On June 11th, 2015 we learned about

Megalodon, massive sharks and the teeth we love to fear

Predators, especially the large ones, are pretty exciting. From Tyrannosaurus Rex to Great White sharks, we’re awestruck (and possibly a little fearful) of any giant thing loaded with teeth or claws that would theoretically like to eat us. So it’s no surprise that a giant, extinct shark, like Carcharocles megalodon, is so good at capturing the imagination (sometimes to a fault, if you consider the Discovery Channel’s dishonest Monster Shark shows.) Aside from the “that’s a lot of giant teeth!” factor, our understanding of these marine predators is largely speculative.

Appropriately, most of what we know about these extinct sharks stems from their teeth. These teeth were large enough that when they were first encountered hundreds of years ago, they were assumed to be stone tongues from dragons or snakes. That’s obviously been corrected, and from there researchers have tried to reverse engineer the shark’s jaw, bite force and body, with help from comparisons modern great white sharks. Throw in the few vertebrae and coprolites, and we can now estimate that these creatures had heavy jaws, lived all around the world, and at 50 feet long, dined largely on prehistoric whales.

It’s thought that some of the reason for these large sizes were so that Megalodon and other large predators could diversify their diet. If you’re big enough to eat a whale, you can probably get away with eating just about anything else you come upon, giving you more options. However, this large size may also be tied to Megalodon’s extinction. When global temperatures went down in the Miocene period, the was a also a decrease in the amount of ocean that could support a predator of that size.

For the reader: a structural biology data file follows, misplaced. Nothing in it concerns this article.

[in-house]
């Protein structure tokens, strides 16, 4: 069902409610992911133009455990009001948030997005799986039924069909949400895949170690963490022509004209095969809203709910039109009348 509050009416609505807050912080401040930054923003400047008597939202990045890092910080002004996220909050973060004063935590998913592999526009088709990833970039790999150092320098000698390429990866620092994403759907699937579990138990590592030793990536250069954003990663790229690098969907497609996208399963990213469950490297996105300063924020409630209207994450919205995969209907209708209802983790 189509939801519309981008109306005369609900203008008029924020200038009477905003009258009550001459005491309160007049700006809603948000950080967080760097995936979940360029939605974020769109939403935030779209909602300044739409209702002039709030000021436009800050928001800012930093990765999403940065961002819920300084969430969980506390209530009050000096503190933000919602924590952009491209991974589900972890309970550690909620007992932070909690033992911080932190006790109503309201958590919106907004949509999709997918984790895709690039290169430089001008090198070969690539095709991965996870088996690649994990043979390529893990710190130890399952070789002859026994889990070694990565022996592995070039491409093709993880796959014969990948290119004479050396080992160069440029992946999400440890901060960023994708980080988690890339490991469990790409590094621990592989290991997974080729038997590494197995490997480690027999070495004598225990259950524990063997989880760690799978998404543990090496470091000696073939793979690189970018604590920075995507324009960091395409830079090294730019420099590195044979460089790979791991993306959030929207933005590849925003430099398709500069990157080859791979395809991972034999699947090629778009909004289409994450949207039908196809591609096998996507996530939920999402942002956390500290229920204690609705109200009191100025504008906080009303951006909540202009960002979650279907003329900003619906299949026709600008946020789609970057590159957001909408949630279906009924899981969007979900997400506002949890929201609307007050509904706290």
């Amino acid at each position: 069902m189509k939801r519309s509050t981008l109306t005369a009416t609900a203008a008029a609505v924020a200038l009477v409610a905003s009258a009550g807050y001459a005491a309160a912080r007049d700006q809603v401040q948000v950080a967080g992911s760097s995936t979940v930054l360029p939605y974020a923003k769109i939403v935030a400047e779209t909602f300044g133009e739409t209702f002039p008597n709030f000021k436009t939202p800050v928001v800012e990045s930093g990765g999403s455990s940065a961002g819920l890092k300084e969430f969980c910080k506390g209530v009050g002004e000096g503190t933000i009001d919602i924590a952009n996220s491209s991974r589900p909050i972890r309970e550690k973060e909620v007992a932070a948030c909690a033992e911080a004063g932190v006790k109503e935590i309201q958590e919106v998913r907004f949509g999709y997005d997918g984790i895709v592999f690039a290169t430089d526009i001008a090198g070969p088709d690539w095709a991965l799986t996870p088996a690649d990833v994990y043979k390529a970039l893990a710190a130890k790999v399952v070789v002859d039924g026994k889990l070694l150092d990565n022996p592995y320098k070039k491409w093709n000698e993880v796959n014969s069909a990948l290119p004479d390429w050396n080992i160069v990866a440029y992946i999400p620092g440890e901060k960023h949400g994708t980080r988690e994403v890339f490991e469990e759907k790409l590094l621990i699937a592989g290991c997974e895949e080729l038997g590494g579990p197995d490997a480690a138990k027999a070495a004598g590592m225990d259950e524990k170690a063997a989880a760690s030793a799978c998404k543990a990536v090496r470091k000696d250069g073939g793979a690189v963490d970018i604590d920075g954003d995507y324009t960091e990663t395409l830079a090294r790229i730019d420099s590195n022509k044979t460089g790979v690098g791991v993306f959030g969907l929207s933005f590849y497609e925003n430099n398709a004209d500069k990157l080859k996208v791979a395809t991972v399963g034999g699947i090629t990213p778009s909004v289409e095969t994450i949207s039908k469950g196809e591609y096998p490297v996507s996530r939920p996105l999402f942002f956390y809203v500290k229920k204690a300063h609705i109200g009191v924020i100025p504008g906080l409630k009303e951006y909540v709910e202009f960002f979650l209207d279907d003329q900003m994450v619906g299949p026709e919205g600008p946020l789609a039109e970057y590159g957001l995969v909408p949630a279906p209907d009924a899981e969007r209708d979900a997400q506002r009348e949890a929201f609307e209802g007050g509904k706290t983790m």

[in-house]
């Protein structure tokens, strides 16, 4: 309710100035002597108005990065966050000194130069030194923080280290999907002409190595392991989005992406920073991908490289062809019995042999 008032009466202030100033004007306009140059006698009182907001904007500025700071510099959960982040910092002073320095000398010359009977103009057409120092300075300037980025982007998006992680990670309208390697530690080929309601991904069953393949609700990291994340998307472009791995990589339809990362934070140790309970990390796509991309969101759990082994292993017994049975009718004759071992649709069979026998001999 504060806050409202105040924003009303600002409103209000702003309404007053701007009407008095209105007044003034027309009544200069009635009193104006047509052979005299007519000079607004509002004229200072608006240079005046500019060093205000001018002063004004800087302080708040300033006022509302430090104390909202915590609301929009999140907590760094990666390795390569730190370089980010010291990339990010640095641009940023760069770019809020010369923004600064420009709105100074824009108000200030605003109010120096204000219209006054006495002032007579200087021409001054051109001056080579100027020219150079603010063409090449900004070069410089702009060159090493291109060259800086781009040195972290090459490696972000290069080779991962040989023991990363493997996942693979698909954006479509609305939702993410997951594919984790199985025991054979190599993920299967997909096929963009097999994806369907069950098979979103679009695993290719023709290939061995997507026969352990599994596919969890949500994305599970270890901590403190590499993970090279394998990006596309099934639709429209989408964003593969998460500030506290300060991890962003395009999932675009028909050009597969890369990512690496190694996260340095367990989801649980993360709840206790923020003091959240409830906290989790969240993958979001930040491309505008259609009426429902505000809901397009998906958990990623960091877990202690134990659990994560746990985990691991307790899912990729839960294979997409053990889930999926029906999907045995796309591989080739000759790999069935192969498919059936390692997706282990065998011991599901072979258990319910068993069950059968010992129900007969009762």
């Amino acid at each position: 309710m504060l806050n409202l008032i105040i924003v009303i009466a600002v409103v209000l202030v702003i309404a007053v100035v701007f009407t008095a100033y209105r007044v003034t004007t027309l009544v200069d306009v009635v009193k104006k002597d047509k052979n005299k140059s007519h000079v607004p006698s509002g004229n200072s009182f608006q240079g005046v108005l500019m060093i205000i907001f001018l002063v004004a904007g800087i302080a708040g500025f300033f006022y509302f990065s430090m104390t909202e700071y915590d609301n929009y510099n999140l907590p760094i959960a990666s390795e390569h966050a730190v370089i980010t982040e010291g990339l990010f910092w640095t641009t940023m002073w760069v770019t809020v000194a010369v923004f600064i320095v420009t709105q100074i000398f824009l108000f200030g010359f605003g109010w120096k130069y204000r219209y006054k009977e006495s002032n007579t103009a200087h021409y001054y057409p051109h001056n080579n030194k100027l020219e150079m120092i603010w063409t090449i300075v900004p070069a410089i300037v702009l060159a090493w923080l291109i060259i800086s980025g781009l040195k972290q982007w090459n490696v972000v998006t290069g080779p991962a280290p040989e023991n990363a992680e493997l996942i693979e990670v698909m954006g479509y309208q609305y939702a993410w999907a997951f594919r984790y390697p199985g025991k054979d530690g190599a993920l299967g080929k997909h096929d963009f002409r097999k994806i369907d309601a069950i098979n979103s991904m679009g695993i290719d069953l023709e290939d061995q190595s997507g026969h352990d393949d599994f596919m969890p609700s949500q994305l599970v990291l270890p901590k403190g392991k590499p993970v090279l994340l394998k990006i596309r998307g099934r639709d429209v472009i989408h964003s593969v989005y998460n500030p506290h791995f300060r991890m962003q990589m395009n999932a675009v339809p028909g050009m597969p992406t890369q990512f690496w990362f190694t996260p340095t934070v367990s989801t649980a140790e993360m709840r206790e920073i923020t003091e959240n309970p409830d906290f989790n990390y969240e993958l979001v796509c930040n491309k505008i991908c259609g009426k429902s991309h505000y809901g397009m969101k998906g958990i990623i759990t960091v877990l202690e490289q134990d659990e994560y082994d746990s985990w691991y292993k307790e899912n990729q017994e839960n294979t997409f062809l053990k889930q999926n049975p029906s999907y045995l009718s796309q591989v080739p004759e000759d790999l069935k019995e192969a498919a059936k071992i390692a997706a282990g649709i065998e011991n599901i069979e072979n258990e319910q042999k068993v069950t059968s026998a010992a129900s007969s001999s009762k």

Giant sharks beyond the giant mouths

While lots of our fascination with sharks is connected to their hunting and digestion, that’s not the reason we’ve built so much of our model of these creatures around their digestive tracts. As with all cartilaginous fish, shark skeletons generally aren’t solid enough to fossilize like your dinosaur or marine reptile. This leaves us with the harder teeth, plus the occasional vertebrae.

Another large shark from the Cretaceous period was recently found in Texas. Three vertebrae indicate that the Leptostyrax macrorhiza would have been around 20 – 30 feet long, although the all important question of tooth-size cant’ be answered yet, as none were found with the back bones. So we can’t say for sure if this super shark would have been an appropriate side-kick for our favorite Megalodon, or if it was a precursor to the largest shark alive today, the small-toothed whale shark, who lives on plankton instead of whales. I’m sure the Discovery Channel is hoping for the former option.

Source: Megalodon, Wikipedia

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